See, hypocrites hide their drinking, smoking, and other intoxicants. Not because it’ll “make others stumble,” but because they don’t wanna answer to anyone for their behavior. They figure it’s nobody’s business if they get stoned every morning. Even if they’re in ministry—and according to Paul, getting regularly intoxicated disqualifies them from ministry. 1Ti 3.3, 8

Yeah, there are legalists who think no Christian should drink. And sometimes those legalists are our bosses or pastors, and might fire us for doing so. If you signed a contract promising you won’t, they’re totally right to fire you. So don’t drink. Keep your word. Mt 5.33-37 Or don’t give it in the first place. But don’t go back on it.

And regardless of what others think, don’t hide your casual drinking. Because secret drinking is far more likely to turn into secret alcohol addiction. And if you’re getting hammered on a regular basis—if you’ve turned to alcohol or weed to solve your problems, instead of Jesus—it easily slides into idolatry.

The idolatrous. I know so many Christians who claim they’re too busy for church functions. I also know those very same Christians were able to devote Sunday nights to their favorite TV shows, Monday nights to football, Tuesday nights to video games, Wednesday nights to a long, inebriated dinner with their friends… I could go on, but you get the idea.

“Too busy” means these other things take priority over God. They’re idols. They’re anything where we say, “Oh, I’m open to God changing that in my life… but he probably won’t, because that’s just who I am.” It’s what I used to say about my sarcasm. (Had to give that up.)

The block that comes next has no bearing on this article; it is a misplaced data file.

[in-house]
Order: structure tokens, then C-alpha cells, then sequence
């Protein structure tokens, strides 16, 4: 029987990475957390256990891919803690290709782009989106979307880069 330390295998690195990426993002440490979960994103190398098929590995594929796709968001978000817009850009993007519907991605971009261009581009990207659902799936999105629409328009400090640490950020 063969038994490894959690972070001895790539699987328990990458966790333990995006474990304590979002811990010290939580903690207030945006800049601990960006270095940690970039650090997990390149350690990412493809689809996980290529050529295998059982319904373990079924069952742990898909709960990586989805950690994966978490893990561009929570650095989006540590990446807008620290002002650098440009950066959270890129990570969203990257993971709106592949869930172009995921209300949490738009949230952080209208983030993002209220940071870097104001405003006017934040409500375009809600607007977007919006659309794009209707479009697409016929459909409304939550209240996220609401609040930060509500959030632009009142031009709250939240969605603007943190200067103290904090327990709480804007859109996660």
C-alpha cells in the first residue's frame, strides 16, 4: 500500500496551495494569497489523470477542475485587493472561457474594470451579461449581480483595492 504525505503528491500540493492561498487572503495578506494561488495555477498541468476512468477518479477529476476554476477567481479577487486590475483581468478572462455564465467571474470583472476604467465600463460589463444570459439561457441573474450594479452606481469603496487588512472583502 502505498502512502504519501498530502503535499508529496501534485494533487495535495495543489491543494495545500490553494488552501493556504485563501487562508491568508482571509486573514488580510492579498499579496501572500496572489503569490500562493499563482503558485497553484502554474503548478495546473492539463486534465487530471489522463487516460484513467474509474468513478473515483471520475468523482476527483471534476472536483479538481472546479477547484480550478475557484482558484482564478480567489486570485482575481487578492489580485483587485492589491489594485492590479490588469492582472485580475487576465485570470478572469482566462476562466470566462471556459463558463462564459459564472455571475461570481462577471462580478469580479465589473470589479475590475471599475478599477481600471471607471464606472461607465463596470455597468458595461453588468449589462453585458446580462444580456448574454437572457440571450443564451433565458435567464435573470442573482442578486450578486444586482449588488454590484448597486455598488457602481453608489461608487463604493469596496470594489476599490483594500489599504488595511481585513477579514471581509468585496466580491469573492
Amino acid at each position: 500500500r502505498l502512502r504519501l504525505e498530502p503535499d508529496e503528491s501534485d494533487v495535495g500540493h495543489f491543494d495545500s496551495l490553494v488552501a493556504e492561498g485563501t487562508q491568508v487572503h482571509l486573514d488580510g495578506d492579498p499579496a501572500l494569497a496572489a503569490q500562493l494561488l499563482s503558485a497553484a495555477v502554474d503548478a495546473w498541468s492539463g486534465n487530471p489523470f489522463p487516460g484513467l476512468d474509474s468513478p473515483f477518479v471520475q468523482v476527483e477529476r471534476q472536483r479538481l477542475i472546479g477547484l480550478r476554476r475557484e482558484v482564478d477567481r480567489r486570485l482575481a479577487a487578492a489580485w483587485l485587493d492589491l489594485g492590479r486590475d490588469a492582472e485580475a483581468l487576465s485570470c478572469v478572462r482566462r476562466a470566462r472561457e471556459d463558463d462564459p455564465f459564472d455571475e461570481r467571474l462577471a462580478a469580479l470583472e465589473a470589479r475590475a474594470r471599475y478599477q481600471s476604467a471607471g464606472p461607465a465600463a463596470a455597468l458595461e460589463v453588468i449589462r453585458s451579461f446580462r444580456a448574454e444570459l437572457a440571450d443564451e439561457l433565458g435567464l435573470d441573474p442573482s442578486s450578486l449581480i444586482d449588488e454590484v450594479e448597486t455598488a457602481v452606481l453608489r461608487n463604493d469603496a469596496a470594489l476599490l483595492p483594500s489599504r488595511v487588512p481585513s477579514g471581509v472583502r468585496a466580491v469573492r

Hypocrites are never honest about how much time we spend on our idols. Not even with ourselves. We don’t watch 40 hours of TV a week; we watch “a few hours every night.” We don’t spend more on sports than we contribute to our churches; we spread out the sports budget between “clothing” and “the cable bill” and “entertainment” and never notice how much it totals. We “don’t have time” for church functions, but never budget our time to find out what we do make time for.

Back when American Idol was on TV, I knew more than one pastor who absolutely wouldn’t schedule any church function on the nights it aired. Somehow they never caught the irony.

The fearless moral inventory.

Check yourself. Are you displaying any of these traits? I certainly have. I used to be a huge hypocrite, so naturally I produced works of the flesh, and tried to pass them off as Christian. That’s why I can pick ’em out so easily.

If you find these traits resemble you a little too much, stop doing them. Concentrate on the fruit of the Spirit. As you do so, and see how these works of the flesh are incompatible with a Christian life and attitude, the Spirit will replace them, one by one. A loving person won’t hate. A patient person won’t pick fights. A joyful person won’t live in anger. A good person won’t be unethical. And so forth.

Those who have a true relationship with God, or want one, are gonna make the effort. Those who don’t, will do as they’ve been doing, and hide it, or try to convince you it’s okay. Refuse to accept their redefinitions. Call them what they are. Not to condemn, but to be honest. Promiscuity isn’t love. Separatism isn’t holiness. Uncleanliness isn’t freedom in Christ. Intoxication isn’t joy.

Don’t lie to yourself either. Confess. Repent. Go and sin no more. Bear better fruit.